Restoring a Victorian townhouse

Property development enthusiasts, Lucy and David Houlton were searching for a fresh challenge when they came across the perfect project in a large four-storey Victorian townhouse. Previously converted into bedsits in the 1960s, the couple excitedly set about restoring it to its original status as a spacious family home

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‘There was a self-contained flat on the lower ground floor, with eight bedsits arranged on the levels above,’ says Lucy. ‘It was dark and gloomy but very spacious, with a floor area of around 2,400 square feet. Few houses in the street were that size, and we knew a similar renovated property would cost considerably more.’

The conversion work on the eight bedsits hadn’t been done to a high standard. Many of the original features still remained, which was to the couple’s advantage, as the landlord hadn’t gone to the expense of bricking up or ripping out the fireplaces and cornicing, or replacing the windows.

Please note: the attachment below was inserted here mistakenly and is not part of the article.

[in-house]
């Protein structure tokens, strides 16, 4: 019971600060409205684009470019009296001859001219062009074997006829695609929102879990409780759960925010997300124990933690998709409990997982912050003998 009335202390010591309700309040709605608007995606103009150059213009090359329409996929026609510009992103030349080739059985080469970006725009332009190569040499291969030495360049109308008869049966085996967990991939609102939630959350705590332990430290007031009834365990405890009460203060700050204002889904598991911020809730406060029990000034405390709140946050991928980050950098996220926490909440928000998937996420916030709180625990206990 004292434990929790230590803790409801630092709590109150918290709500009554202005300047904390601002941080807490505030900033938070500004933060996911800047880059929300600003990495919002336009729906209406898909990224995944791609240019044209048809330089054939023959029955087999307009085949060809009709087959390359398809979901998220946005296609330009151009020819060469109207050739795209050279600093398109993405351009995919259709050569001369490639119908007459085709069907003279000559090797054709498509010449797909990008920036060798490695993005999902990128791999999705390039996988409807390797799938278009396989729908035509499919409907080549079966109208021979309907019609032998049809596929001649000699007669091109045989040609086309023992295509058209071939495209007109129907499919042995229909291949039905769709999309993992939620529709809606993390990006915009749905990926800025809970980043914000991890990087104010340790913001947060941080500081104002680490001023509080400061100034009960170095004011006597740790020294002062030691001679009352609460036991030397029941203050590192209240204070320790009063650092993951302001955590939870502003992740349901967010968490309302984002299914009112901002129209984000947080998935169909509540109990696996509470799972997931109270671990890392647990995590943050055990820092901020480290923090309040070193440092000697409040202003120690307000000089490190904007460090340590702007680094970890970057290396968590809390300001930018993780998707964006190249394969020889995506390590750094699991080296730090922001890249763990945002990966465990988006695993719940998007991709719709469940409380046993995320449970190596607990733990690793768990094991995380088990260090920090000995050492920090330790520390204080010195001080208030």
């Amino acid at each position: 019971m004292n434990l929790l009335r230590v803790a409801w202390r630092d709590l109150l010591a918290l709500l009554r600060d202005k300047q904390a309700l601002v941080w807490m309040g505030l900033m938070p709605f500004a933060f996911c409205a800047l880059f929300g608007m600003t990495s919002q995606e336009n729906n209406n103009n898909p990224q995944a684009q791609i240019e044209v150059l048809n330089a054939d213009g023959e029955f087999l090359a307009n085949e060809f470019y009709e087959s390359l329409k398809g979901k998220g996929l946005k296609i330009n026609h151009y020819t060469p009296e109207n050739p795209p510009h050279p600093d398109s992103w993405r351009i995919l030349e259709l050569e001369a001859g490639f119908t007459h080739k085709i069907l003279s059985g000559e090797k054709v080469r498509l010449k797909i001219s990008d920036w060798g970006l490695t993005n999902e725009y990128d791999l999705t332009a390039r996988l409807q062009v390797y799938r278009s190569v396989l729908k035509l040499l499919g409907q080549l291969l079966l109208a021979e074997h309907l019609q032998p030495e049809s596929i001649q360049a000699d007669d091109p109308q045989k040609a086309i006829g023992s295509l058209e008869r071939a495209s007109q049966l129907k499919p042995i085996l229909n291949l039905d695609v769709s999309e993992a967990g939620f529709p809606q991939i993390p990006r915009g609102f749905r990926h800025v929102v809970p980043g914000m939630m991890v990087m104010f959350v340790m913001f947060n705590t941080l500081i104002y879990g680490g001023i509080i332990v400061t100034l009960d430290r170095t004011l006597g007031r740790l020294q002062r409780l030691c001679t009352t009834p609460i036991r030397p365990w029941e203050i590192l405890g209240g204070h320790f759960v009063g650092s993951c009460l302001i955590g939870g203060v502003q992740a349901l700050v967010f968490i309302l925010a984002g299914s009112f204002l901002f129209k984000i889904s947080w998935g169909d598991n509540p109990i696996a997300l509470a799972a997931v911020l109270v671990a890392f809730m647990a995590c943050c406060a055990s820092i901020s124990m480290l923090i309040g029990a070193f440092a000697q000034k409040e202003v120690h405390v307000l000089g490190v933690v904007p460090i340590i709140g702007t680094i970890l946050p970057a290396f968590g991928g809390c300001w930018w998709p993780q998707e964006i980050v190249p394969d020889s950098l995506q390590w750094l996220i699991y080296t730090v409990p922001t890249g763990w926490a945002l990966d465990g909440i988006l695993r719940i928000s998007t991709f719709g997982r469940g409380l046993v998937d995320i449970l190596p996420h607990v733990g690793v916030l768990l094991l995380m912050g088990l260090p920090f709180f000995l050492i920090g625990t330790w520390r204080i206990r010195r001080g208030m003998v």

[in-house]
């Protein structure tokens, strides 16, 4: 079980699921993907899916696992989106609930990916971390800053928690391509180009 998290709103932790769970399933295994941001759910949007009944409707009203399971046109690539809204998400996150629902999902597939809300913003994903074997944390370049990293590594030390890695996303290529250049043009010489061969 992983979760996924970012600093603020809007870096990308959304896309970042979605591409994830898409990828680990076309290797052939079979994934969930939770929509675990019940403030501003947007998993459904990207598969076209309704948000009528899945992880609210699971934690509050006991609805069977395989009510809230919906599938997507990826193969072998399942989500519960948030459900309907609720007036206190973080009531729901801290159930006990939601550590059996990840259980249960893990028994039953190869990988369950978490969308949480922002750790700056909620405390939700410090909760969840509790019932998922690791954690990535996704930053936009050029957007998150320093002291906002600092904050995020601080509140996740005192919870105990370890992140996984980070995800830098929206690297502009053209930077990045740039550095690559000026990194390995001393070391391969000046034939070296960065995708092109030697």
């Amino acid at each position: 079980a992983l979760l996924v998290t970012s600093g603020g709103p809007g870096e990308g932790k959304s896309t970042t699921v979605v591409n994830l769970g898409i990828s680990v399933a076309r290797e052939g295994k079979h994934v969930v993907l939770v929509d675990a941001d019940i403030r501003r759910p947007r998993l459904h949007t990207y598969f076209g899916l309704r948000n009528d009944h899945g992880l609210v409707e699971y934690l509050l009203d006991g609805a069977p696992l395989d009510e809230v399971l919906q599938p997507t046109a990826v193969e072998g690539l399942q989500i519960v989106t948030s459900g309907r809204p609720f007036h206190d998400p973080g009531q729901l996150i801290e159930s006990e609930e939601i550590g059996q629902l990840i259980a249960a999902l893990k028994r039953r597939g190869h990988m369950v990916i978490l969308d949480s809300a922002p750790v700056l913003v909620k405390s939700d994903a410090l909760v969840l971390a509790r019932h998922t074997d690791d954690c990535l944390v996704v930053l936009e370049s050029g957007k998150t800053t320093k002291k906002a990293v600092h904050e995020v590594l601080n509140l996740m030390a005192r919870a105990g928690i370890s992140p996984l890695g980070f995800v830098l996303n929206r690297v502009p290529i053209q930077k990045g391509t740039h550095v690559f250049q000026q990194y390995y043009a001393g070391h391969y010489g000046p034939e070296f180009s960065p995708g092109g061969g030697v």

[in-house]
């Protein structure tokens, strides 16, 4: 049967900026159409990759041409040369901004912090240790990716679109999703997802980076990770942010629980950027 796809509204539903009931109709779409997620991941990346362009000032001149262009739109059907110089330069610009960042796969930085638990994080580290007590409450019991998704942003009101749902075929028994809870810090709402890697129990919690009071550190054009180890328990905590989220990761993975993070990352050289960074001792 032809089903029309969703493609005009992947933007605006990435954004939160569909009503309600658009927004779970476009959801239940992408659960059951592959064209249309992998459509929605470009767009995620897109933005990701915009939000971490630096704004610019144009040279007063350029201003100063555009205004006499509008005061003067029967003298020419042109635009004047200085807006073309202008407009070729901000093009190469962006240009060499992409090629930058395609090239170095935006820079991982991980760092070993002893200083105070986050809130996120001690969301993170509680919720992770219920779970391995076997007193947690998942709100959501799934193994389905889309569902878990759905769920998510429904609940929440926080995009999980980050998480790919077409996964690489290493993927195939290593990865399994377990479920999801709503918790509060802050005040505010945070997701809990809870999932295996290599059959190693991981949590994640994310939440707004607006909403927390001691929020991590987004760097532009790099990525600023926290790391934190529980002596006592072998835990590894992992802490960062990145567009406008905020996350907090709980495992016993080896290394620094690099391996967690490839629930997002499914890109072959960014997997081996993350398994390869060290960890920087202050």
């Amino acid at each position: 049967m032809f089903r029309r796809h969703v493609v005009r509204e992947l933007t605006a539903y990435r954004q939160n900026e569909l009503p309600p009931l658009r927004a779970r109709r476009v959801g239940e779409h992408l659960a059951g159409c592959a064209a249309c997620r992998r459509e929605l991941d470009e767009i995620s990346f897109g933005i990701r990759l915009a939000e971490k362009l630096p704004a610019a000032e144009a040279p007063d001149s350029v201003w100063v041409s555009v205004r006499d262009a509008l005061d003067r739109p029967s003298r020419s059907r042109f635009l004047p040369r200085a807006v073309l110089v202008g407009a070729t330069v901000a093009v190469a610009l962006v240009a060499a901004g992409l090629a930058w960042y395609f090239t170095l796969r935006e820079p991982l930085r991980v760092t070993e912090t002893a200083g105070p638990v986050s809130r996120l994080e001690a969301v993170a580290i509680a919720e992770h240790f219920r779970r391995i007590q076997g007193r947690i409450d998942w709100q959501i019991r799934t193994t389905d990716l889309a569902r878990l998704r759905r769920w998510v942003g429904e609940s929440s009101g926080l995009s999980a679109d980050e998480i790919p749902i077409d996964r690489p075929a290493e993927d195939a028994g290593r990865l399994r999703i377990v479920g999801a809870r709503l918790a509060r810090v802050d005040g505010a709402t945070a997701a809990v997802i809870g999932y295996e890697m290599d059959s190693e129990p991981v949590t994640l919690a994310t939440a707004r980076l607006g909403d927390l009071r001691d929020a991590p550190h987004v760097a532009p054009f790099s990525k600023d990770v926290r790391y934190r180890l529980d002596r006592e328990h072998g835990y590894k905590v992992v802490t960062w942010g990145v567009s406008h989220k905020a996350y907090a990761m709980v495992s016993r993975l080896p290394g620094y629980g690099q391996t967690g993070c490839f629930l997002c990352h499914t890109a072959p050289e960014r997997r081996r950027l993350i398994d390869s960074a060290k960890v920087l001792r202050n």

‘We realised we could turn it back into a comfortable family home by knocking through some of the internal walls to create larger living areas and decent-sized bedrooms,’ says Lucy. ‘We planned to open up the lower ground floor and transform it into a large open-plan kitchen-diner, and even considered an extension.’

Fact file

The owners: Lucy Houlton, who is a website editor, lives here with her husband David, a financial services director, and their two daughters, Lola, 10, and Edie, five

The couple changed their mind, however, about the planned extension. They felt that they should maximise the available space in the house. It would have been an expensive renovation, particularly as it would have involved moving an exterior staircase, which was made of concrete.